A continuation of my ambitious week of local travel:
Sunday, Krista and I had to get up extremely early to make it to our train for Mont-Saint-Michel. This meant, annoyingly, that we had to be responsible and duck out early from a birthday party for a couple of our fellow language assistants the night before. But the walk home was worth it. We walked through a very vibrant, very loud carnival going on in Nantes. The smell of fried food, the sight of overweight parents, the sound of loud children, terrifyingly creaky rides, and blaring radio tunes, the presence of overpriced, impossible games of chance… besides the portraits of topless women painted on some rides it almost felt like being in America.
|Look closely at the right panel.|
We arrived to Mont-Saint-Michel Sunday morning after two trains and a bus ride, four hours later. And oh, what a sight.
We were expecting sun, but for whatever reason, weren’t expecting the wind. Silly me. Saint Michel is an island off the north coast of France. Where there is sea, there will be wind.
I had worn a short(ish) flowy skirt in my attempt to look non-touristy. This proved successful as soon as we walked through the medieval gates, as a group of British teenaged boys mistook us for French and didn’t think Krista and I could understand their English commentary on our sexiness. Yes that’s right, sexiness. Now if only I could get this approval from someone in my own age group.
We spent the day touring the stone streets and windy shop district as we climbed up and up the little island to its main attraction, the abbey. It reminded me a lot of Eze, a little medieval town near Nice that’s built on the top of a hill. Only, less warm and more mist.
|Cavernous old rooms *|
Krista and I made it inside the abbey and strolled through the cavernous old rooms. On the top balcony I had to make the gutting choice between saving my brochures or saving my ass from making an indecent appearance. FYI, never wear a flowy skirt to Mont-Saint-Michel. I spent the remainder of my time trying to keep the wind from whipping it up and away as it did to my brochures.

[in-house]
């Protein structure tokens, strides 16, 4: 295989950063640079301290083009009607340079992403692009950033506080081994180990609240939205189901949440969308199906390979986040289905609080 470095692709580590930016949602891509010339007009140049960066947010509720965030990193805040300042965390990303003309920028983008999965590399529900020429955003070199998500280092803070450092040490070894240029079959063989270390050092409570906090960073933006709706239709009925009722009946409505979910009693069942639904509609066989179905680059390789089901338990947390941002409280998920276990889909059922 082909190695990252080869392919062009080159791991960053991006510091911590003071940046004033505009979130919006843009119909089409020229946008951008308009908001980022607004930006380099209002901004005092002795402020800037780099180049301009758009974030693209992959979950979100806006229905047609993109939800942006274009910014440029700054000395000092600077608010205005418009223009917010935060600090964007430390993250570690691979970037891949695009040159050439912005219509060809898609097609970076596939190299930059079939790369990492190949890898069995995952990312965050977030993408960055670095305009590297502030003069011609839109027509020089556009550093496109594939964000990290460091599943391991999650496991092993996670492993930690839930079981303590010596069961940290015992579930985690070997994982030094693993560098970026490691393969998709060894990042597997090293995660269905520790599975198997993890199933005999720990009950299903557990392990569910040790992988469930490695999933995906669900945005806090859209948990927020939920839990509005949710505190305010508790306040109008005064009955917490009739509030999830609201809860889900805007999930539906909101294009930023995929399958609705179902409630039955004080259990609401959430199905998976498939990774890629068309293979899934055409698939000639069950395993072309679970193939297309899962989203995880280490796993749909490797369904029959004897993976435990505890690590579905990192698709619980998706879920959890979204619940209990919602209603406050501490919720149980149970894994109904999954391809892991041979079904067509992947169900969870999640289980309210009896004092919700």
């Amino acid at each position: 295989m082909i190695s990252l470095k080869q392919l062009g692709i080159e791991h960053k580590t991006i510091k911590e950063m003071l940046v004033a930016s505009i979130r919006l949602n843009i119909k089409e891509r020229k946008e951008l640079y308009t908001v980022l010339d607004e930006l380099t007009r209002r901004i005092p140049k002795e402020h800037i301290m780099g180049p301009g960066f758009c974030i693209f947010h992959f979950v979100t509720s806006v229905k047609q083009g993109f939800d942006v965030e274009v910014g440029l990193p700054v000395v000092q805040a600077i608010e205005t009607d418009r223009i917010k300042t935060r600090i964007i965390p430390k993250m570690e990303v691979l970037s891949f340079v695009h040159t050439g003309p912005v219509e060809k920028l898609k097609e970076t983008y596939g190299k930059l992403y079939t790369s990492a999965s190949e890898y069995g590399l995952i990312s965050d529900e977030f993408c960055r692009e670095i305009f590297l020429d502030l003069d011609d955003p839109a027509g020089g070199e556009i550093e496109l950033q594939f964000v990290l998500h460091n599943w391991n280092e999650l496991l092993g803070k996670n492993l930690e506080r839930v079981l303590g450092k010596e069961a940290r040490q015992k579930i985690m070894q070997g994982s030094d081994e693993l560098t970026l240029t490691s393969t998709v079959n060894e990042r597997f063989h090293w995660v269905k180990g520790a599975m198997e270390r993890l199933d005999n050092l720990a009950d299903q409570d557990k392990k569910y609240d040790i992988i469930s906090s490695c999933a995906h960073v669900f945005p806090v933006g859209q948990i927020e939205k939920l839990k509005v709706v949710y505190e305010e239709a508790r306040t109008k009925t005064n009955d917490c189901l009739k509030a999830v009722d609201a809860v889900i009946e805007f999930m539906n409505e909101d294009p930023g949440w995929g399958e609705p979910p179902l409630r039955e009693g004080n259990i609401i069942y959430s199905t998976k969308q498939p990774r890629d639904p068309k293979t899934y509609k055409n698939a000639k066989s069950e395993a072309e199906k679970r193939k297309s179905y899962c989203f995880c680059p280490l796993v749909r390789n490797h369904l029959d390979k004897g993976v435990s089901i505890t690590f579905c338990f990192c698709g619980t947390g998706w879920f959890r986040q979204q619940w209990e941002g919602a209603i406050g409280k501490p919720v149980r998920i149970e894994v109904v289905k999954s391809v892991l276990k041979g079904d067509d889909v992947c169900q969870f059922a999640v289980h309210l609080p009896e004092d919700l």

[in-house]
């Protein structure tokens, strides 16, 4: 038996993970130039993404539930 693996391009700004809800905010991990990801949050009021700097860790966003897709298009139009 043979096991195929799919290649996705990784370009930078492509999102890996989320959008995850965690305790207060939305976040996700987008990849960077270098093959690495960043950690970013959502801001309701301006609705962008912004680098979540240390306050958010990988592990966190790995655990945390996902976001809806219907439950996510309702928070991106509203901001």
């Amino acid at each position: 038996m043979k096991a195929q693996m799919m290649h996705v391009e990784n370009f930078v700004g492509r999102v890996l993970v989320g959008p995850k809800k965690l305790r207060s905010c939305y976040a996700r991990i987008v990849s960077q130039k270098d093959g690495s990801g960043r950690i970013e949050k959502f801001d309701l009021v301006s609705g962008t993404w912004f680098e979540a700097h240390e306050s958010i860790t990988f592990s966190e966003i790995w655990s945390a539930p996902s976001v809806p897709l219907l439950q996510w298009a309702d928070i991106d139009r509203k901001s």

After we had combed every nook and cranny that the place had to offer, we ate some lunch on some steps, people watched, and shivered in the sun.
Then we ventured down to the beach.
With all of the fog and mist, it looked like we were standing in some weird sky meets sky limbo. As I was preoccupied about protecting young children from seeing a flipped-up skirt, I let Krista venture out further into the mucky beach on her own. The sand around the base of the island was wet and already pulling at our shoes. I had tried to warn Krista about the dinosaurs. You know what happened to them, right? They got stuck in mud and now we reassemble their bones in terrifying displays in museums.
Krista chortled at my tale of caution and stomped out confidently into the ooze. Then she almost lost her sandals.
|Krista not heeding my warning *|
Try as she might, she couldn’t quite get the muck off her feet for the rest of the day.
That’s what you get for laughing at my skirt problem Krista! HA!
When we walked back around to the entrance to the walls, we saw that tour groups had been instructed to take off their shoes before walking into the prehistoric muck lands. Lesson learned for next time: no loose skirts and no shoes on the beach!
After an hour and a half bus ride and one delayed train, we arrived safely back to Nantes, slightly more world experienced than before.
*Photos stolen from Krista Schilling. Please visit her blog: http://thesagaofone.blogspot.com/